Set up a support group. Find women who’ve breastfed successfully more than one child. They’re hugely encouraging but totally straight up about their experiences so they can give you great insight when your little booby monster is tearing you to shreds. Look around for mom groups too. There’s tons of them.. If you’re brand new at this, chances are, lots of them are old hat at it. They’ll know on sigh when you walk in caked in baby barf, hair scattered to the four winds, and bleary eyed that you need a hot meal, a bath, and someone to mop your floors.

    ACCEPT HELP! Dr. Roberts was dead on with this one. People love an excuse to be around a newborn and bringing meals and cleaning your house or doing your laundry or grocery shopping. These are bribes to smell newborn baby heads and admire baby yawns and baby farts and burps and poops and brand new tiny wardrobes. Let them do it! You’ll repay the favor when it’s their turn. I can’t stress this enough. Sometimes you can be a blessing just by accepting.

    Did you know there are post partum doula’s you could hire for after care for you and baby? I was stunned when I found that out with my third child. That can be a great resource when you know people are busy or the hours for help aren’t matching up with what you really need. I’m betting they’d be a huge life saver and maybe a little easier to deal with if you really are squeamish about putting out your friends or if you’re new to an area and haven’t made friends yet and family is far away. Research that one and go meet a few.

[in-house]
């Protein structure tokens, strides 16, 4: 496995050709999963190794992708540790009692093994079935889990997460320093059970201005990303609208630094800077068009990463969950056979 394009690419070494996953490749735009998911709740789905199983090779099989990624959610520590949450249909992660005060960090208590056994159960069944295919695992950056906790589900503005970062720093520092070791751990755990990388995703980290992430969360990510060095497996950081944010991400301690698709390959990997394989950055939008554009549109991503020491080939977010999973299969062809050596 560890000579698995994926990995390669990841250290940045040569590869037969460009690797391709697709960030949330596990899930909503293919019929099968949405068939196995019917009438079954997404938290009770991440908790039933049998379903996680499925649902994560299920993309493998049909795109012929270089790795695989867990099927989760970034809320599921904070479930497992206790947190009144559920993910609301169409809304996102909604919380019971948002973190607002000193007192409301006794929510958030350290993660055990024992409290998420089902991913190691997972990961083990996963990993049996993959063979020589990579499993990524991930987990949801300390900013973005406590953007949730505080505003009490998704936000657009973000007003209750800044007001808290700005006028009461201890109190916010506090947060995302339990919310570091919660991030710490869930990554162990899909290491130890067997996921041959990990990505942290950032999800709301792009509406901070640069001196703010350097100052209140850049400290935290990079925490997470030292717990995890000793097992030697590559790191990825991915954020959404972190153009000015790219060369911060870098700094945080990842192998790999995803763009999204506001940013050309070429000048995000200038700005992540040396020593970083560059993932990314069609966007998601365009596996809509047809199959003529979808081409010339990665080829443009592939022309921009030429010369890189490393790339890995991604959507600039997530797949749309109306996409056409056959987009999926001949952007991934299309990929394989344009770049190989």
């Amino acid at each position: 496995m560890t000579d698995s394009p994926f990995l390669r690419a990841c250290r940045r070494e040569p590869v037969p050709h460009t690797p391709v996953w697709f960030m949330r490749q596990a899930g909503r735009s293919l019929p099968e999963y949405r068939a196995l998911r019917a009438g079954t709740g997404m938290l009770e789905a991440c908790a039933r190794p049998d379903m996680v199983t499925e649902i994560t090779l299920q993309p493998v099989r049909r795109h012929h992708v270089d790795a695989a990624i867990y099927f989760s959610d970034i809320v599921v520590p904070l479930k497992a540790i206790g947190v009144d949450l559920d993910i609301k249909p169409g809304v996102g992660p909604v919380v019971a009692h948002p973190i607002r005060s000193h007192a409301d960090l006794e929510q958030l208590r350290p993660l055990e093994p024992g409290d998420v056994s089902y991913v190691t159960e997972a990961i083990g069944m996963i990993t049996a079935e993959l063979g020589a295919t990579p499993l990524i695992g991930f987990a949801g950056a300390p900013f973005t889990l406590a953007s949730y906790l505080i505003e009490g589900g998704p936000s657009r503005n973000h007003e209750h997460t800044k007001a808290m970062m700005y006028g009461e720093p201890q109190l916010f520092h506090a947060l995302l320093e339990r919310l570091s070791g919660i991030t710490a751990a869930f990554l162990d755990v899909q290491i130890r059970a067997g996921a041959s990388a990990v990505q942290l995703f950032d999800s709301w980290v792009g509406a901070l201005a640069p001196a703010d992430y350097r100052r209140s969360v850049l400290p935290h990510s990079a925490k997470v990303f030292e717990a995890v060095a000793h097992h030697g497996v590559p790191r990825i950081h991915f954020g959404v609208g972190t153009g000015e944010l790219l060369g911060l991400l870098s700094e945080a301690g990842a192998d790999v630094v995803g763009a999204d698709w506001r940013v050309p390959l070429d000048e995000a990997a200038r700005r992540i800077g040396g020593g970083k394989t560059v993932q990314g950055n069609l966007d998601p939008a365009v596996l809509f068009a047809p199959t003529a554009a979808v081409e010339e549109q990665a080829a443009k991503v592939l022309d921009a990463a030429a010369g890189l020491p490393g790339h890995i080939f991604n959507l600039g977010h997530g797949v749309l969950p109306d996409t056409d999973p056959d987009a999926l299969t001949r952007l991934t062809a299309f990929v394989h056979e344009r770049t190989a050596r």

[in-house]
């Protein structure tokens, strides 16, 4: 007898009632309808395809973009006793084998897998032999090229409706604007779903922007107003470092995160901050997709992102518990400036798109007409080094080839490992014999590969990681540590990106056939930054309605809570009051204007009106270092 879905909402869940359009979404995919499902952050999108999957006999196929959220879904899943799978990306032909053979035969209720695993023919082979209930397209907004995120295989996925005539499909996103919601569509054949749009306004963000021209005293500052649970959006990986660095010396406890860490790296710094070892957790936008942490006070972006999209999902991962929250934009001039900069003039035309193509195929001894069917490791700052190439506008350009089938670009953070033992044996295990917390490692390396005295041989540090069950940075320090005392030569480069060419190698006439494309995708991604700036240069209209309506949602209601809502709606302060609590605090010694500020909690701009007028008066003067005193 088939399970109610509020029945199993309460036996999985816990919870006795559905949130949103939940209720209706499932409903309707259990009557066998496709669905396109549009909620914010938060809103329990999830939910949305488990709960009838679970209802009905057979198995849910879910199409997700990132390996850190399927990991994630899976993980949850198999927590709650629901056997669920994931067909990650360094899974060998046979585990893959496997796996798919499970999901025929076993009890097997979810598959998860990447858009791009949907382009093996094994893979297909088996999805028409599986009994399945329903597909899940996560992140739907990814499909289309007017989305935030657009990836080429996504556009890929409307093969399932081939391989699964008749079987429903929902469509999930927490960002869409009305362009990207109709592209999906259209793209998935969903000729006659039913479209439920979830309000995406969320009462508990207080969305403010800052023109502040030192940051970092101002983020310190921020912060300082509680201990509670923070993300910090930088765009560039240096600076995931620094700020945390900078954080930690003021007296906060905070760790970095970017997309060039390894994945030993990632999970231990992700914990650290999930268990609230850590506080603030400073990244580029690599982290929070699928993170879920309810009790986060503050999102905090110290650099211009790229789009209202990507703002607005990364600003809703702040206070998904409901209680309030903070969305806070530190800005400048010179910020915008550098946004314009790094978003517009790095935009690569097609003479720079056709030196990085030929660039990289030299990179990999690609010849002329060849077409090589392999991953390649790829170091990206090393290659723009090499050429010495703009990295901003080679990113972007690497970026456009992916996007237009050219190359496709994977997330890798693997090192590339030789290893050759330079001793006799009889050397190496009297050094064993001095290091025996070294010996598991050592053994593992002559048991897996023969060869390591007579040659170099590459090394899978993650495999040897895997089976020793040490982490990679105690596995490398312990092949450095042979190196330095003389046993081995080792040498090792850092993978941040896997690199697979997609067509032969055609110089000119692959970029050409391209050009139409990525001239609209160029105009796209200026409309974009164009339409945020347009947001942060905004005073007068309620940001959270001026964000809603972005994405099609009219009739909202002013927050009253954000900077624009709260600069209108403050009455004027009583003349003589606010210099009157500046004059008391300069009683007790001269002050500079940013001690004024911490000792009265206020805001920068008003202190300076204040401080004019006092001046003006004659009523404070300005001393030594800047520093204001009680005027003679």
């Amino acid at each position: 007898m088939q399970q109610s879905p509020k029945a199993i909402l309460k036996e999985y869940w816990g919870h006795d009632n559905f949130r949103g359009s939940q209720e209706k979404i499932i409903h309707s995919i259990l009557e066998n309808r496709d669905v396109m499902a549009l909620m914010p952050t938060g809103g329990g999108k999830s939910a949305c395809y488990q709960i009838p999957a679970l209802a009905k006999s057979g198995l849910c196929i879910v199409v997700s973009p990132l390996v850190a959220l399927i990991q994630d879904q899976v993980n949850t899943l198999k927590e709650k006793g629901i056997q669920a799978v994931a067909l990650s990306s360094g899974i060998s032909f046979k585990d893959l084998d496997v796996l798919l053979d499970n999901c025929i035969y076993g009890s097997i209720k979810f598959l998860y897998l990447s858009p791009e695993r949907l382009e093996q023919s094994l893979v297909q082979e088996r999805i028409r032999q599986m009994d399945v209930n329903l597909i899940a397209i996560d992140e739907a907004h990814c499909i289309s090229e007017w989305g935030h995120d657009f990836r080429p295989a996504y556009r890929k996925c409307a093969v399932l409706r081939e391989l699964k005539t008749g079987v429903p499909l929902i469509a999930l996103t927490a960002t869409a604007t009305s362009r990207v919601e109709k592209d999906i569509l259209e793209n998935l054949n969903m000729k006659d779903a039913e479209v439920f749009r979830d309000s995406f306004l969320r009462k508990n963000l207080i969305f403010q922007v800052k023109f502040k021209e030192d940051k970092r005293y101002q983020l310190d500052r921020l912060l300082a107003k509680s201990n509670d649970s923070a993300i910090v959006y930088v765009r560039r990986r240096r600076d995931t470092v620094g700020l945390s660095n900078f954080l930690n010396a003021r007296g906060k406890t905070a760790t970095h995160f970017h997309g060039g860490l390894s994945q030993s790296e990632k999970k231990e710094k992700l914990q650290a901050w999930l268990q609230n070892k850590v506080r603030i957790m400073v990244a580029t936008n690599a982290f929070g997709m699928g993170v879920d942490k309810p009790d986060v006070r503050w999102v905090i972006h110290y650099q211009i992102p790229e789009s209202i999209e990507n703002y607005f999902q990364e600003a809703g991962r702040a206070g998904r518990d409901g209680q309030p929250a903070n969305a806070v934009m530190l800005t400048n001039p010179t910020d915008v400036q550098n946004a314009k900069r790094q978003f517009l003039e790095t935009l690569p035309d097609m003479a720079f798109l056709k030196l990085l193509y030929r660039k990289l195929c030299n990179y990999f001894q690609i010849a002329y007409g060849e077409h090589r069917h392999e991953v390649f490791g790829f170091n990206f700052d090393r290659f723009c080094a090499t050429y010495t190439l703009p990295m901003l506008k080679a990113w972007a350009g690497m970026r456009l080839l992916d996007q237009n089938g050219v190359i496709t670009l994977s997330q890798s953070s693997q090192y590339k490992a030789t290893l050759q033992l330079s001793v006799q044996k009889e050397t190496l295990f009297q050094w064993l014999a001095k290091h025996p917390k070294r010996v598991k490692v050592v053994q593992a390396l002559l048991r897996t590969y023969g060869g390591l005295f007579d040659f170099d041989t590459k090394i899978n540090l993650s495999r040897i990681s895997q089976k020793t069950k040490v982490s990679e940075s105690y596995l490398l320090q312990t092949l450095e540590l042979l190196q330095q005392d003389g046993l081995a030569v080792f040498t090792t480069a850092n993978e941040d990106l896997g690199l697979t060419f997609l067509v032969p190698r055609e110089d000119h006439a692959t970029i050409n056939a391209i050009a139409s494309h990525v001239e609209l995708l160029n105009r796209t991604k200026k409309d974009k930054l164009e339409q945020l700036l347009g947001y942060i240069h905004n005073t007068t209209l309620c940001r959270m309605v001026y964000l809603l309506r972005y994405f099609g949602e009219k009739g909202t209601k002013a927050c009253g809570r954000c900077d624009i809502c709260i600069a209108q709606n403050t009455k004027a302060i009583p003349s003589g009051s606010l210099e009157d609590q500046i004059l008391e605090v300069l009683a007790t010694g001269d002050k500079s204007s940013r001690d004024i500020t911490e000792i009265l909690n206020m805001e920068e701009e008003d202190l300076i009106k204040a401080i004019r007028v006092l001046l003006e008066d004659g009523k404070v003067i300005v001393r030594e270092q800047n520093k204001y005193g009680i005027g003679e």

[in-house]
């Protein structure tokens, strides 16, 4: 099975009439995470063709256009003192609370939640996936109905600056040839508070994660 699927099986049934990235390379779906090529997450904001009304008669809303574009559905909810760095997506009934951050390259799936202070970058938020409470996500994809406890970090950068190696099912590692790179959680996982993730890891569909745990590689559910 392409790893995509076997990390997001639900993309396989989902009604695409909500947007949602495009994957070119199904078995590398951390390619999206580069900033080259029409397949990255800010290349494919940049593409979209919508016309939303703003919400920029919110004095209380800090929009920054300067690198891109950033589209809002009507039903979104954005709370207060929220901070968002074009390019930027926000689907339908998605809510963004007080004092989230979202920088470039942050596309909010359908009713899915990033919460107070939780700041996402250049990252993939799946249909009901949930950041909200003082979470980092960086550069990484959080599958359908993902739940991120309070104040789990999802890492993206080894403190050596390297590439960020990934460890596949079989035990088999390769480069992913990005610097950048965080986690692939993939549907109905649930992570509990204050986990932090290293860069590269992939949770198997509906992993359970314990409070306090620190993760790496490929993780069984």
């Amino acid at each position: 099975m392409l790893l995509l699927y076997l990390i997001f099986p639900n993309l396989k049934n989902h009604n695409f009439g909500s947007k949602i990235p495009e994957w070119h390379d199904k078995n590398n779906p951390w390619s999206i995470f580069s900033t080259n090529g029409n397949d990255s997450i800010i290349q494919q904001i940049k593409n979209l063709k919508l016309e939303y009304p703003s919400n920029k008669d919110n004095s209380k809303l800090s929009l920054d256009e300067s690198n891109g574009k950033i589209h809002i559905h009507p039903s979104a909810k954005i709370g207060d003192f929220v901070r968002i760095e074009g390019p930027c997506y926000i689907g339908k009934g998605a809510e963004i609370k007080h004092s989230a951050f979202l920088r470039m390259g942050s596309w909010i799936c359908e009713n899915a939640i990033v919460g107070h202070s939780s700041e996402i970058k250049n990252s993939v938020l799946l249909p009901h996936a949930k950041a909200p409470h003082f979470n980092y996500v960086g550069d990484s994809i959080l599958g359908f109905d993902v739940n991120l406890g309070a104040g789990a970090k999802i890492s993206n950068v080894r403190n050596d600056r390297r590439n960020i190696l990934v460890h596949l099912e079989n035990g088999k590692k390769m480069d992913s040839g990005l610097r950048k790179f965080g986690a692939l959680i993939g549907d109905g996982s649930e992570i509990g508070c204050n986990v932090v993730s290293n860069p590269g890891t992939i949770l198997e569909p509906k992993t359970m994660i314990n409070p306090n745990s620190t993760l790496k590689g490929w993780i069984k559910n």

In this day and age of aversions to vaccinations and organic foods and chemical avoidance I’ve noticed we’re pretty quick with pounding down the meds doctors hand out because they’re too busy to listen to you. Meds shouldn’t be the first course of action. Find a good therapist or counselor and they’ll know when the meds are truly necessary. I’m not saying med’s are the devil but sometimes a counselor or therapist can help you get to the heart of the matter without them. You’ll need to shop around for one that clicks with you just like you did with your ob or your midwife or your doula. In fact, ask them for a recommendation before hand. Ask them what they do for women with signs of ppd in their practice. Know your options before you’re in a panic. I agree with Dr. Roberts that finding care is pretty confusing so get the info in early.